Castelcucco: oasis of tranquility between Asolo, Paderno and Bassano del Grappa
(ANSA) – In these parts mammoths ‘walked’ and between one hundred thousand and ninety thousand years before Christ the men and women of the Paleolithic already occupied the caves of the hills ceded a few millennia later to the Neolithics and then to the Proto Ligurians. Today that Castelcucco, in the province of Treviso, offers hospitality to just over two thousand residents, probably few people know that they have ancestors so distant in time. Everyone, however, realizes the pleasure of living in an oasis of tranquility between Asolo, Paderno and Bassano del Grappa. Tourists who go to these districts cannot help but be captivated by the charm of the small churches in the area, each an authentic little treasure trove of art. The tour of the bell towers leads from the parish church of San Giorgio to the church of Santa Lucia, almost hidden by centuries-old trees: this oratory would have originated at the time of the settlement of Christianity in the Asolo area; most likely a chapel existed before the present church. From the fall of the tyranny of the Carraresi of Padua, which took place on 13 December 1388, the building was dedicated to Saint Lucia since her liturgical feast was on that same day.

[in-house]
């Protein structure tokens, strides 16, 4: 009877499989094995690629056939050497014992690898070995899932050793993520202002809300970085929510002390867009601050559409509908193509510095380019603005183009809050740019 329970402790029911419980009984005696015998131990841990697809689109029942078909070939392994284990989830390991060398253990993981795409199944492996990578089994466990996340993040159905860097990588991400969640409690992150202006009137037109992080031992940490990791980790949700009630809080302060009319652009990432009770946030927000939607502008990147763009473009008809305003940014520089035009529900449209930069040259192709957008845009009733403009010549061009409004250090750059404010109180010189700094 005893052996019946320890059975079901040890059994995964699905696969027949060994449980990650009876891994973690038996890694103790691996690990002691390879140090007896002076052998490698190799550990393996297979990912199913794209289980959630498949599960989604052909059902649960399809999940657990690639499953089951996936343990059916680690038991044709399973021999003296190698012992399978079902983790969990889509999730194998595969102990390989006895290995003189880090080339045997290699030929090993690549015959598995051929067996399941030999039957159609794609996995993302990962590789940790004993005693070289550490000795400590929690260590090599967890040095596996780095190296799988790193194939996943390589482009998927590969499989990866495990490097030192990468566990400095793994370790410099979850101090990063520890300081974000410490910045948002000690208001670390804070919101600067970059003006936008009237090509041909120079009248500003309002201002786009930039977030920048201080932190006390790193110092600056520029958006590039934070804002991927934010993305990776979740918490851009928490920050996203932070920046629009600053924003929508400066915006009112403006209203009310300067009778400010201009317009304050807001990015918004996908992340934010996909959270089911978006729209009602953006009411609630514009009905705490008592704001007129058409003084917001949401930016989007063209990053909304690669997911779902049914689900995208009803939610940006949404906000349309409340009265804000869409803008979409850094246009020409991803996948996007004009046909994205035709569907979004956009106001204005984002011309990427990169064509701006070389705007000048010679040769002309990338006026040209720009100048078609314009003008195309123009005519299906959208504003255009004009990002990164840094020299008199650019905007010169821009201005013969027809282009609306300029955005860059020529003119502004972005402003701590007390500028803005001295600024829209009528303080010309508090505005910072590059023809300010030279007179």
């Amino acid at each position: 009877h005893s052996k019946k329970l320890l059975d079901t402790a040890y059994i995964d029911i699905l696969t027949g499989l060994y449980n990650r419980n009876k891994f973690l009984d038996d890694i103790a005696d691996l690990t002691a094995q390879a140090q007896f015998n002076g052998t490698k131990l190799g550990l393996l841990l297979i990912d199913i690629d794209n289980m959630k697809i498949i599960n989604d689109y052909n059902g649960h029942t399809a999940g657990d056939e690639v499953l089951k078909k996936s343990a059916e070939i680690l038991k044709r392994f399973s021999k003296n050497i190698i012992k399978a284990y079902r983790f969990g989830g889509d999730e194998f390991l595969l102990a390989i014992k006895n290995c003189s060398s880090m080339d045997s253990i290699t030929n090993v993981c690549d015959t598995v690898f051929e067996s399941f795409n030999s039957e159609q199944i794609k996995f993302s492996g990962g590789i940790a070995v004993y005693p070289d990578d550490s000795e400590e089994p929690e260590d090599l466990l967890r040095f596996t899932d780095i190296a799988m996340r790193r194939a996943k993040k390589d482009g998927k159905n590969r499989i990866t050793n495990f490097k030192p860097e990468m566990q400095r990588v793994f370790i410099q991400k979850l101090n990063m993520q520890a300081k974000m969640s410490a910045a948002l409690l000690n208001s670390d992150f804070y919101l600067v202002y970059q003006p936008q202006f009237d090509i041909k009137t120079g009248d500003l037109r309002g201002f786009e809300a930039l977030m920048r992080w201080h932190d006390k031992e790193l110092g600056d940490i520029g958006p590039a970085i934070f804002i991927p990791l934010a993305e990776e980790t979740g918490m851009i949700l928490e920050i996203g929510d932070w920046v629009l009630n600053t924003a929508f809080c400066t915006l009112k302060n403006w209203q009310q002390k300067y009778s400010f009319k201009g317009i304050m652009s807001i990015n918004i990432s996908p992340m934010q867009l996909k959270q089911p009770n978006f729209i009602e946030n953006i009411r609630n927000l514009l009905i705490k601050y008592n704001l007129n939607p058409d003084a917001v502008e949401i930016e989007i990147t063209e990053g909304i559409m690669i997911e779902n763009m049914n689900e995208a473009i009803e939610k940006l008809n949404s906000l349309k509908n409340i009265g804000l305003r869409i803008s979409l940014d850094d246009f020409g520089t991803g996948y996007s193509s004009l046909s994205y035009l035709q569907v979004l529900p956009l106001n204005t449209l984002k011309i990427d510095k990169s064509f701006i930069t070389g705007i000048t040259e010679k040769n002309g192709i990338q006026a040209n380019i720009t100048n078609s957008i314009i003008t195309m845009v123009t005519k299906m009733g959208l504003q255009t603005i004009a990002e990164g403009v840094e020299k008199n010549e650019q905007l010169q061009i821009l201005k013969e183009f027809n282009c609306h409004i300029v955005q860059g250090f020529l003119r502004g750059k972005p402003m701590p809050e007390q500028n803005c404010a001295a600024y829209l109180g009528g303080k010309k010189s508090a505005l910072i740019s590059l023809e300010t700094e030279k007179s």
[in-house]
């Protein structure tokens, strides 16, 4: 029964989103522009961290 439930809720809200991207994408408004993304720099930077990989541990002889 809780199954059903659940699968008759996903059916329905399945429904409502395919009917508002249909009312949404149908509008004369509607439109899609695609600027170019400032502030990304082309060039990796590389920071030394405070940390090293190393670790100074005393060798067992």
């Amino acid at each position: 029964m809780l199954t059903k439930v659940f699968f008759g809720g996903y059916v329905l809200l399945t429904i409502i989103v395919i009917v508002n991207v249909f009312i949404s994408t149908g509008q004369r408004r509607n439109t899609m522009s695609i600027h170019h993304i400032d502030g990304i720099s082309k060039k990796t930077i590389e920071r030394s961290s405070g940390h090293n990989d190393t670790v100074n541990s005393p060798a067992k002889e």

Also not to be missed is a visit to the churches of San Bartolomeo, San Francesco, San Gaetano, Santa Margherita: the first is hidden in the middle of the woods and is characterized by a massive hexagonal structure: its first nucleus dates back to the eighth century. The oratory of San Gaetano, also known as the Chiesa della Salute, is located along the main street of the town, half-hidden between the adjacent buildings. The dedication to the Madonna delle Grazie could refer to a narrow escape, the plague of the seventeenth century, which did not affect Castelcucco. The oratory of Santa Margherita is located near the aqueduct, in the homonymous street, a side of the road that leads to the nearby town of Paderno del Grappa, in an isolated position and ending in a dead end. The ‘secular’ jewel of local art is Villa Perusini in the center of a small hamlet on the road leading to Paderno. The building is a splendid example of eighteenth-century art that is spread over three floors. Originally the villa was adorned with gardens and fountains but later this splendor gradually declined, due to the many transfers of ownership, an increasingly marked neglect and progressive depopulation, so much so that it is currently uninhabited, while remaining in fair condition. Still attached to the villa is the oratory of San Francesco, which was accessed directly through the upper floors, via a hanging corridor supported by a low arch above the municipal road. It was the residence of the journalist and writer Sergio Saviane, who died in 2001. (ANSA).